A man’s (sic) home is his castle, so they say.

Where he or she is able to make the rules and reign supreme over their subjects.

But is a workplace an employer’s castle where monarchs employers are allowed to reign supreme over their subjects workers without interference from intrusive government invaders?

Some law firms seem to think so.

And they’re offering advice for self-respecting castle-owners who are concerned about defending their realm against barbaric OSHA inspectors who seek to breech the fortress walls, stir unrest among the peasants workers, and force them to eliminate hazards and protect workers from injury, illness and death.

Luckily for corporate monarchs, Adam Young and Mark Lies II,  attorneys at the corporate law offices of Seyfarth Shaw LLP, present solutions to these problems in their recent article entitled “Be Ready to Defend the Castle: Employers Need a Written OSHA Inspection Management Policy.”

And none too soon! The barbarians are at the gates!

OSHA has been “gearing up with a new generation of compliance officers,” warn  Young and Lies, “training them to pursue an aggressive enforcement-first strategy, and gunning to issue the numerous and easy-to-prove citations.”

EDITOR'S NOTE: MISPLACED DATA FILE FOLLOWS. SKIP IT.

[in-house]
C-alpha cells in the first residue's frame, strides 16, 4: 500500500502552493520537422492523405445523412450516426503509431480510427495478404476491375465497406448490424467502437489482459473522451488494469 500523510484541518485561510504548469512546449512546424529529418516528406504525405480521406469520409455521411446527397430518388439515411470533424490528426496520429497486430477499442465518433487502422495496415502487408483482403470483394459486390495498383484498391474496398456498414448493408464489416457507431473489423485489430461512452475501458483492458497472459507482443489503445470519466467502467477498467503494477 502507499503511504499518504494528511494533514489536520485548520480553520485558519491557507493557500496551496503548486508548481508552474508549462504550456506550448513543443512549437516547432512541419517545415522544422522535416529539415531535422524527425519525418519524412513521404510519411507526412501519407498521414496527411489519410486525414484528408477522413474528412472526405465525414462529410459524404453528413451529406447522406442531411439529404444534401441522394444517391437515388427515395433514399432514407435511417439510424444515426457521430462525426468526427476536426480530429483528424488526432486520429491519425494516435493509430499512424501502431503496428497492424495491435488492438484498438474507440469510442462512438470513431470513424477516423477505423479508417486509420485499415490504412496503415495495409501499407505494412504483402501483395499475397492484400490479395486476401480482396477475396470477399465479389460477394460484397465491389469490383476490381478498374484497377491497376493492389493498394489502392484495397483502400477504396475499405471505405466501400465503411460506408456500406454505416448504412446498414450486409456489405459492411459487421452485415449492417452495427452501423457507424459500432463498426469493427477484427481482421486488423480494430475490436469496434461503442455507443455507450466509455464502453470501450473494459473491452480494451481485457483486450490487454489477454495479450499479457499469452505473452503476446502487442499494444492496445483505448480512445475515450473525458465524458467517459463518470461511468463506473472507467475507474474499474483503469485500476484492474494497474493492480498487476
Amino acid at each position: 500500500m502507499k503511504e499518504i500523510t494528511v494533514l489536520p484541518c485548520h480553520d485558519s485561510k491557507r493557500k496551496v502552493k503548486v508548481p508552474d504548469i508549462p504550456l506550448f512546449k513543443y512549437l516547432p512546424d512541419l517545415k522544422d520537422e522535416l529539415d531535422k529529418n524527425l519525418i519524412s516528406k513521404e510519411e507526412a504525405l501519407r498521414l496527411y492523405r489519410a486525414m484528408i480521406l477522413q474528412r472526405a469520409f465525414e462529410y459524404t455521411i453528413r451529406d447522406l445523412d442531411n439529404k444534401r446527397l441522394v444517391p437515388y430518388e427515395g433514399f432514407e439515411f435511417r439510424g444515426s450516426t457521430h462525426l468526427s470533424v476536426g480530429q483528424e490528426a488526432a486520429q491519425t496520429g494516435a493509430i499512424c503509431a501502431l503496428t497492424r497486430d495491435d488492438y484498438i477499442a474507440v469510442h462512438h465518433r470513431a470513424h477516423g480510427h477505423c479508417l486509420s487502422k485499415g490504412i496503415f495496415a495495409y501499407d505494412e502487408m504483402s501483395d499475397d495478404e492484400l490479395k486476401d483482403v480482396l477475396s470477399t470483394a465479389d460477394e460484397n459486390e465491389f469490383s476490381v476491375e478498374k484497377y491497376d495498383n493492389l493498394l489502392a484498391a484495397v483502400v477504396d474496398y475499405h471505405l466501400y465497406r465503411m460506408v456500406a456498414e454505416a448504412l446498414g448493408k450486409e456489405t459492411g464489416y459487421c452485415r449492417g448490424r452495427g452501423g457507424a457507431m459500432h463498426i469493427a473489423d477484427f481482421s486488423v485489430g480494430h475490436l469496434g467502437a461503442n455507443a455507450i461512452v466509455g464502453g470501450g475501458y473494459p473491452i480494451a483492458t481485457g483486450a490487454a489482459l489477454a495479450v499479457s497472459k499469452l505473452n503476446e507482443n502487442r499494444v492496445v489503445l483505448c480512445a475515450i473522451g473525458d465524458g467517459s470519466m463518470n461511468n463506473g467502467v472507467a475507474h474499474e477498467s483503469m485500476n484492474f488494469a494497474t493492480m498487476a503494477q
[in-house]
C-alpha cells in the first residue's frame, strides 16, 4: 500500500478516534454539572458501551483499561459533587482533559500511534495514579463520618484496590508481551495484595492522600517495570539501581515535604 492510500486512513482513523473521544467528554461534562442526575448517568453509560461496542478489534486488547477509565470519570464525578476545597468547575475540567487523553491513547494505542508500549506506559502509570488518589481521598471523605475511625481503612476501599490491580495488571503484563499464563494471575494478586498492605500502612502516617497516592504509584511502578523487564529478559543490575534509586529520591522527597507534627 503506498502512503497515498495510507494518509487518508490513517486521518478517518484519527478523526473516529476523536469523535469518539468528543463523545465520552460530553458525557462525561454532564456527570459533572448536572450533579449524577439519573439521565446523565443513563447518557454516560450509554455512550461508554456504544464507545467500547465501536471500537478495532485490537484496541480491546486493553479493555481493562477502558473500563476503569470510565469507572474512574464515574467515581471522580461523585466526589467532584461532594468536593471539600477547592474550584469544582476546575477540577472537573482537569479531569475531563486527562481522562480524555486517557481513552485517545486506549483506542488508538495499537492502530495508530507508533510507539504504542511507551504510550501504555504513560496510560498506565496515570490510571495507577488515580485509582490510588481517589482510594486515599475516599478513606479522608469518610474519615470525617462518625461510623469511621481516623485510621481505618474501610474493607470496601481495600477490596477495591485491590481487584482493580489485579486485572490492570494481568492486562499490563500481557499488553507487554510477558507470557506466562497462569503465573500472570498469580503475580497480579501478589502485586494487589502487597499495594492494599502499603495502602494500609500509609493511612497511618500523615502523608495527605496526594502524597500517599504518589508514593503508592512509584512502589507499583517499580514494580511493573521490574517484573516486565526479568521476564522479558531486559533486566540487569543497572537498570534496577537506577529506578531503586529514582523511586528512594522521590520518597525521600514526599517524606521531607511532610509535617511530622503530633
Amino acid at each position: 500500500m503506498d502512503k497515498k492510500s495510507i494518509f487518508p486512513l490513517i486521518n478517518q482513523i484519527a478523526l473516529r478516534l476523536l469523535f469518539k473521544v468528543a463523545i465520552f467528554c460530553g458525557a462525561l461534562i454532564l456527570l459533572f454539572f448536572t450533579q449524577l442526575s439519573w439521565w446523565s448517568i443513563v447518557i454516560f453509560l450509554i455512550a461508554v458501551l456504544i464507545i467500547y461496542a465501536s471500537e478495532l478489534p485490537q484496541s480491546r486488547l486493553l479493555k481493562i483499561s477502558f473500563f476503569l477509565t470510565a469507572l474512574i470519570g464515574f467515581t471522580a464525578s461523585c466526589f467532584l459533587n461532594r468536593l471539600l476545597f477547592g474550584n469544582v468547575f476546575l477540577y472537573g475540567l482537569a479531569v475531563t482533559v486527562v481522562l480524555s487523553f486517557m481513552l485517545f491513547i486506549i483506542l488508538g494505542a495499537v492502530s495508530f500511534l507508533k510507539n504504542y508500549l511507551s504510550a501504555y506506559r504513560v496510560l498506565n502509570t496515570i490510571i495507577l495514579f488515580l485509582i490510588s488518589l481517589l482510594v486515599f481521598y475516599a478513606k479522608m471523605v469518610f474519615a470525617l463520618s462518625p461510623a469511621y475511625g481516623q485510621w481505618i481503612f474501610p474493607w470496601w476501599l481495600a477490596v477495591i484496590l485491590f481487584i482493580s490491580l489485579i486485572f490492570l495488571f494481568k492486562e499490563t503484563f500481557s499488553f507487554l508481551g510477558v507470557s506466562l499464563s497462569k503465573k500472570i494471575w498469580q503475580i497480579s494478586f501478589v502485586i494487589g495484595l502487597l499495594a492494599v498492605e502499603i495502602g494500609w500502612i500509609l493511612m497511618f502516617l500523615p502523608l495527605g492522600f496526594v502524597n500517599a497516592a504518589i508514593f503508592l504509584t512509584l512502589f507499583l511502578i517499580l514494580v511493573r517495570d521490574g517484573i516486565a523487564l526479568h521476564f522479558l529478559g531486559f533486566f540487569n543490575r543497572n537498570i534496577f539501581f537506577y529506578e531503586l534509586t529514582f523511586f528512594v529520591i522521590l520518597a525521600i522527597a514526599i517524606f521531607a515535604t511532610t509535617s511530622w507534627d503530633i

True, they admit, penalties may be inconsequential, but “potential adverse effects include liability for Repeat or Willful citations down the road, adverse evidence in tort or third party litigation, and damaging reputational harm.”

And “worse still, OSHA pursues criminal charges against operations and safety managers for willful violations issued in connection with fatalities, and for misstatements during OSHA inspections.”

In other words, if you violate OSHA standards, repeat those violations,  knowingly fail to comply with a legal requirement or act with plain indifference to employee safety, or if you willfully kill a worker, or lie to an OSHA inspector — the walls of your castle may be crumbling.

How unfair.

And worst of all, your otherwise stellar reputation may be damaged and your executives may be shamed. Not because some of your workers have been injured or killed in your unsafe workplace, but because of the disgrace caused by unwelcome OSHA inspectors storming the ramparts and catapulting citations over the walls of your castle.

YOUR castle.


What is to be done?